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Sunday, June 06, 2010

Weekend Rant: "Right Tool for the Job"

I am sure readers have heard the wise advice of "always use the right tool for the job", or some variant. It is advice well founded. Often using the "wrong" tool results in lots of frustration and/or poor results. But I submit there are jobs where there is no "right tool". I have discovered one of these in this weekend's project.

So, the job is to cut out an opening in your 3/4 inch plywood cored fiberglass deck. What is the single "right" tool to make the cut? Answer. There is none. The fiberglass will dull any toothed cutting blade in seconds (i.e. jigsaw or sawzall blade). Carbide grit blades work great on fiberglass and last a long time, but they wont cut plywood. In fact, carbide grit blades have a greater chance of setting the plywood on fire, due to heat from friction, before making any significant cut (don't ask me how I know).

So, what to do? Answer: use the "wrong" tool, and expect to ruin a number of blades in the process. But there is a way to go about it to minimize the tool cost:

  1. Go to the hardware store and stock up on toothed and carbide grit jigsaw and sawzall blades.
  2. Rough cut the opening just short of the desired opening size with a jigsaw and/or sawzall with a toothed blade. Expect to change in new blades a couple times. This gets most of the material out of the way and close to the edge of the desired opening where you want to spend time on detail.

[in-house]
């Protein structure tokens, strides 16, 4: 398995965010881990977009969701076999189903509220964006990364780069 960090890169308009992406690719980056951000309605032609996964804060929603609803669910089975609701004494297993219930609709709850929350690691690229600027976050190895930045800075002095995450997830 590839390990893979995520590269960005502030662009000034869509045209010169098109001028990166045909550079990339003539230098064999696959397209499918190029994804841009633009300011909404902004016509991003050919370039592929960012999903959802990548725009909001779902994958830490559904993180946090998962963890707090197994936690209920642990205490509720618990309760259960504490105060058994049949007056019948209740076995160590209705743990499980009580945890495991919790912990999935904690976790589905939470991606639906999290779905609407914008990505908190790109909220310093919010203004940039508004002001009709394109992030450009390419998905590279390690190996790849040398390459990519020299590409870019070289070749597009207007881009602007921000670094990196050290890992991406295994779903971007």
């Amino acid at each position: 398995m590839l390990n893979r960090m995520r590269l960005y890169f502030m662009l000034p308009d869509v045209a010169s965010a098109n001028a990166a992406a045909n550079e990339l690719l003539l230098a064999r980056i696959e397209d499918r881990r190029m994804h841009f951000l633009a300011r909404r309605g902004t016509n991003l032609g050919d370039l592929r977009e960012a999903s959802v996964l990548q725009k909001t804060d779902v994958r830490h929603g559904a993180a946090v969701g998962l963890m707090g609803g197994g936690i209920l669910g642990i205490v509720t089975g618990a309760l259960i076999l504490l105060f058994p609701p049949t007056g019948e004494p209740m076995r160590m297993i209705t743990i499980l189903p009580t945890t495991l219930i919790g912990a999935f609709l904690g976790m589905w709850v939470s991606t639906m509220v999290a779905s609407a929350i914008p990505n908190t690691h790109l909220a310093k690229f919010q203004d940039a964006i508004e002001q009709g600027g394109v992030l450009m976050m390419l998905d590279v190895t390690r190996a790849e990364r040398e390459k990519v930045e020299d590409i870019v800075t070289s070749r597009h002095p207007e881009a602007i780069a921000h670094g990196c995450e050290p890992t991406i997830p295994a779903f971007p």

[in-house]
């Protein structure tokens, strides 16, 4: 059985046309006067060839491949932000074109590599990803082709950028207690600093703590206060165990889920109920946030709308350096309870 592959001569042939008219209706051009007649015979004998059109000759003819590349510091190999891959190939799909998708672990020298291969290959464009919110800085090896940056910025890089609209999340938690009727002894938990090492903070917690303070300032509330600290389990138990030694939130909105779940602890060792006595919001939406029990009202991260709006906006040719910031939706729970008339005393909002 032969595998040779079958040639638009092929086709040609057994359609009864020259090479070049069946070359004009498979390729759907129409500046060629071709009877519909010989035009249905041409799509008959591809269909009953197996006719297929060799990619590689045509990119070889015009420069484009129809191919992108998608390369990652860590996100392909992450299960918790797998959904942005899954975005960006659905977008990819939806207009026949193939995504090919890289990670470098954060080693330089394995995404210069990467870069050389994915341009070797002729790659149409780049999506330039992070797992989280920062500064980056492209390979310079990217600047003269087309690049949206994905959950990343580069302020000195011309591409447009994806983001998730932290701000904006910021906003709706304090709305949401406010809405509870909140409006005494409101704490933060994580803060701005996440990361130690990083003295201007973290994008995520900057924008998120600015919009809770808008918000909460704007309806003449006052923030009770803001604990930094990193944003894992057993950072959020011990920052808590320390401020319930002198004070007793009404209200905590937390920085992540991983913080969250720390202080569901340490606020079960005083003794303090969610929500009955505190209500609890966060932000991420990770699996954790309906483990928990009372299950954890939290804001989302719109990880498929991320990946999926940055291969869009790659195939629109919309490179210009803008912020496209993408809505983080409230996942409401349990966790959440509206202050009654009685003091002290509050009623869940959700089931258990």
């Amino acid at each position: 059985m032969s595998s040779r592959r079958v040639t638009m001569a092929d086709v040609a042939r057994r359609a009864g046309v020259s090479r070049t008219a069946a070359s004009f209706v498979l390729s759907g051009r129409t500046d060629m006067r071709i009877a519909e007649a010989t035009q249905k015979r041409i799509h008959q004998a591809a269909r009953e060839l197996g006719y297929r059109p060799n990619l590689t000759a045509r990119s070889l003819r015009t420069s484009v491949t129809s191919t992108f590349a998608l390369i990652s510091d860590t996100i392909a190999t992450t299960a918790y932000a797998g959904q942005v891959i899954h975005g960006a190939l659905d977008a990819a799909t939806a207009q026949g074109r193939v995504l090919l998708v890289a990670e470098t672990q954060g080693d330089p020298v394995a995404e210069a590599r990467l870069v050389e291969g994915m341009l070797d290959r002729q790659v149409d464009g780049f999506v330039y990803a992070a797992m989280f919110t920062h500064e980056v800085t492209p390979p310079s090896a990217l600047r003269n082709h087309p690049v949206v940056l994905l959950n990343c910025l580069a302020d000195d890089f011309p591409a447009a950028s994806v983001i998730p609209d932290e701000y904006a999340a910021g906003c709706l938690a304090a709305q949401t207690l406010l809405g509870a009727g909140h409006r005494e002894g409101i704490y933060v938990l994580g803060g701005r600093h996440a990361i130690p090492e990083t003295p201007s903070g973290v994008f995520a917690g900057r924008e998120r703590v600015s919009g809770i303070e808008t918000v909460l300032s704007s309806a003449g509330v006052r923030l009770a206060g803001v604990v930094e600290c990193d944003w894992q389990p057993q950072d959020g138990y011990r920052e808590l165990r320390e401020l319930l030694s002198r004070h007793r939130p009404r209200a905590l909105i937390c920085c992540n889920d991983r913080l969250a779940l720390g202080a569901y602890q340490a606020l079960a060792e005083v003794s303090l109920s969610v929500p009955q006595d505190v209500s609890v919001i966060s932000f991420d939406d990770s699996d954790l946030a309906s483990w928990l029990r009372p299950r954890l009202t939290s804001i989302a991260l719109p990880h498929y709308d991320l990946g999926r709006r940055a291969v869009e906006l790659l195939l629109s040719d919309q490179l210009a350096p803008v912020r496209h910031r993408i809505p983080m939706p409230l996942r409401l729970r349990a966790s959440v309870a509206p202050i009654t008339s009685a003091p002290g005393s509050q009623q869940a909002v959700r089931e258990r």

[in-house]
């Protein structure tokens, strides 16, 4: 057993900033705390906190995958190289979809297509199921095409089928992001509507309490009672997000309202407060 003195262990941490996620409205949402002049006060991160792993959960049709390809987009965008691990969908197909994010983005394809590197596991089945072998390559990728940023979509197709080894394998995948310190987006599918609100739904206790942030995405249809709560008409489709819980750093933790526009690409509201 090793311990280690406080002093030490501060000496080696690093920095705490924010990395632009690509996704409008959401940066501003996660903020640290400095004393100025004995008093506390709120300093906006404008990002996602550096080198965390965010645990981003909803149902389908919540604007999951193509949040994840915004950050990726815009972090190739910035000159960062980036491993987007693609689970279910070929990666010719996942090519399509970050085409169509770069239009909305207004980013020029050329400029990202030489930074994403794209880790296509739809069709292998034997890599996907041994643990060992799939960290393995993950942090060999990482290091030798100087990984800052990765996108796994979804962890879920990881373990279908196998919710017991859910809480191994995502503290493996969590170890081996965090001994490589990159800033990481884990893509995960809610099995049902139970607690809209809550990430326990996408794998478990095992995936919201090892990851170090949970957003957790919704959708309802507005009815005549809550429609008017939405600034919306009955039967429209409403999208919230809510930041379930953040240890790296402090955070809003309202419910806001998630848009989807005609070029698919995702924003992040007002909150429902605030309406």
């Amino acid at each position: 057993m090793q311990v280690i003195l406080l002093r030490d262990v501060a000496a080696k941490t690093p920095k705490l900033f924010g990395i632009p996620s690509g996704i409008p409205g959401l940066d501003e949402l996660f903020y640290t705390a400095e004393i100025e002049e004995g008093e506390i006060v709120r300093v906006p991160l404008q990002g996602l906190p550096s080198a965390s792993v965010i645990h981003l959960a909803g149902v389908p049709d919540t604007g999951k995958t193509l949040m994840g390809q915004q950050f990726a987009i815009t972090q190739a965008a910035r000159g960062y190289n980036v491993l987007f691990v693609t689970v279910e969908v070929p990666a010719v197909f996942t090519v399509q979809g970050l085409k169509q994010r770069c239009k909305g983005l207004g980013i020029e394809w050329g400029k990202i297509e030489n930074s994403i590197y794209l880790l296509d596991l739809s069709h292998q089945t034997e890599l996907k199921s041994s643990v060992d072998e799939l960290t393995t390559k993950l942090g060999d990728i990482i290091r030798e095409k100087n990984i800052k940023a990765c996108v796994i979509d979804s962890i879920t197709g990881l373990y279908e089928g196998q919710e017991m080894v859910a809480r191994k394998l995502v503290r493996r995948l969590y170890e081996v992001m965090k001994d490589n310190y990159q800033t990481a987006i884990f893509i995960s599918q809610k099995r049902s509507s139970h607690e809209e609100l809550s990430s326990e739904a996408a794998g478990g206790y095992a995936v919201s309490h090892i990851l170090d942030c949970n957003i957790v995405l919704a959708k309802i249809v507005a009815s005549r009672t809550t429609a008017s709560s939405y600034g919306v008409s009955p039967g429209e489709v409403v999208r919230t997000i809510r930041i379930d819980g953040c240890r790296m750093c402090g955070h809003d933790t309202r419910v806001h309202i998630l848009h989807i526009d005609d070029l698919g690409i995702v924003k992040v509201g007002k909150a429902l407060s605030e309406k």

3. With a router and sharp rabbeting bit, carefully route out the plywood core. The router will fly through this easily. This gets the plywood out of the picture.
  4. Now, switch your jigsaw/sawzall to carbide grit blades. Cut the fiberglass even closer to the desired opening size as much as possible, without cutting beyond. It helps to have a plywood template cutout jig if possible.
  5. Repeat steps 3 and 4 as necessary to get closer to the desired opening size.
  6. Finally, trim the edges of the de-cored fiberglass with a router and trim bearing bit. Having a cutout jig here is a must unless you are quite good and freehand (I'm not). The blade on the router bit will be dulled here, so have a couple good quality bits on hand. The closer you can get with steps 3 and 4, the easier this step will be.
  7. Do the final rabbet of the plywood core to prepare for epoxy/resin fill of the edges.
There you go. One afternoon and a handful of blades later, you should have a nice cutout in your deck. Seems like a long process, but it will save cursing and frustration in the long term.

More on this later.

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